"Donīt Look Now" has been on my to see list for a long time and I have seen it being praised in movie magazines such as Total Film which I read and enjoy. The film carries partly conventional layers of a horror movie but also unconventional layers of a psychological thriller. The main focus is on the effects of grief, and the effect it has on a relationship. The film is a puzzle and as well a puzzle that maintains partly unsolved in the end. The longer the running time the more ambiguous and complex the film becomes. On one hand you feel "What the hell did I just see?" when the film is over and at the same time the abstractness, questions and powerful images will haunt you afterwards. Itīs not a rational film and itīs disturbing in many ways. The innovative editing style, and its use of recurring motifs and themes with flashbacks and flashforwards creates an alteration of the viewer's perception. The imagery with familiar objects, patterns and colours pushes the viewer to maintain an associative mindset during the film. What is rational and what is irrational? What is fragments of Johnīs imagination and what is not? Donald Sutherland carries his characters grief like a dark and spooky cloak while Julie Christieīs Laura has a more ambiguous balance to hers. Both does a fine job and I must personally say that I thought that Julie Christie is marvelous in this film. She is just magnificent and beautiful. Radiant, lovely, sexy and sensual. A magic actress and woman. The movie's notorious love scene is explicit, but not so erotic. The scene is intercut with scenes showing them dressing which changes the whole scene itself. An interesting editing choice. It makes sense that the story uses Venice as the location considering the importance of water in the film and I do like how Roeg has used the city. The Gothic majesty of the city and the canals create a ghostlike feeling that adds to the story. The movie manages to really build up tension and suspense, but the climax is disappointing in my point of view. Roeg tries to sum it up, but it still confuses and thereīs no real conclusion. I reckon itīs a unique film, but not really my cup of tea in the end as the genre itself is not a favourite one.
Super Reviewer
September 22, 2016
Don't Look Now is an adaptation of Du Maurier's short story of the same name. Many elements were changed to emphasise the grief of characters, the colourful symbolism was greatly used build up suspense and the twist was fantastic. One of the best British cinema in the 70s.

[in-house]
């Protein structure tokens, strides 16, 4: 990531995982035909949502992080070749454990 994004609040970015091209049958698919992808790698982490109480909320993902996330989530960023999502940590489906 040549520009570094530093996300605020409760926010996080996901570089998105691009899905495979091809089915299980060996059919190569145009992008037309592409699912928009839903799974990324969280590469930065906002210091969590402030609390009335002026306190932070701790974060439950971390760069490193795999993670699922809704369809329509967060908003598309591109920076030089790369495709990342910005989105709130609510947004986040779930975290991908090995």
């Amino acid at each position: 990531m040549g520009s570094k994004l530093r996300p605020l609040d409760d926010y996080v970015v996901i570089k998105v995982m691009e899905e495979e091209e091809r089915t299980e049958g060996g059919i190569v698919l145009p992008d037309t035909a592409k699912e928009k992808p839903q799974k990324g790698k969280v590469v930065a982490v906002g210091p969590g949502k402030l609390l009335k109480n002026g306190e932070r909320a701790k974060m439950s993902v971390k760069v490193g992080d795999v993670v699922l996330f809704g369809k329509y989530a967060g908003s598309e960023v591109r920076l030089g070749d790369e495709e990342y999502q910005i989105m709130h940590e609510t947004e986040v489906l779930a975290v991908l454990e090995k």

September 21, 2016
Note-perfect direction, pacing, script and performances make this one of the eeriest, creepiest and unique horror films I have ever seen, and from Roeg's very strong run of films. Perhaps the finest 'reveal' of all time, in fact.

In short, a 'must-see' film, and if you enjoy beautifully-shot psychological horror, it's definitely worth a purchase in the finest quality print available, and re-watches...hopefully once every Halloween season, in fact.
½ August 19, 2016
My first Nicolas Roeg film I believe, but I have some others on my list. This is a film that's pretty hard to put into a genre, but with the dramatic beginning, with a drowning child things turn scarier and even thrilling.

The grieving parents has left England and stay in Venice after the incident. When the mother, portrayed by the beautiful Julie Christie get in touch with some creepy twins that say they can connect with their lost one. The father, portrayed by Donald Sutherland, does not believe in this mumbo jumbo so we get some conflict here as well.

The production is neat. Editing and clipping, images that overlap the screen. Some sounds and freaky stuff appear often. It's a original way of creating something scary.
It reminds me of something Polanski could have done or even the amazing "Possession" from Andrzej Zulawski at times. Emotional film, not as scary today as it was in the 70's I'm sure, but it's got some creepyness. A very graphic, well shot sex scene added hype, and for that matter the rest of the film is also well shot.

A psychological film that are bound to stay with you for a while.

7.5 out of 10 gondolas.
August 8, 2016
Just read the critics' consensus, it says absolutely everything you need to know about the movie.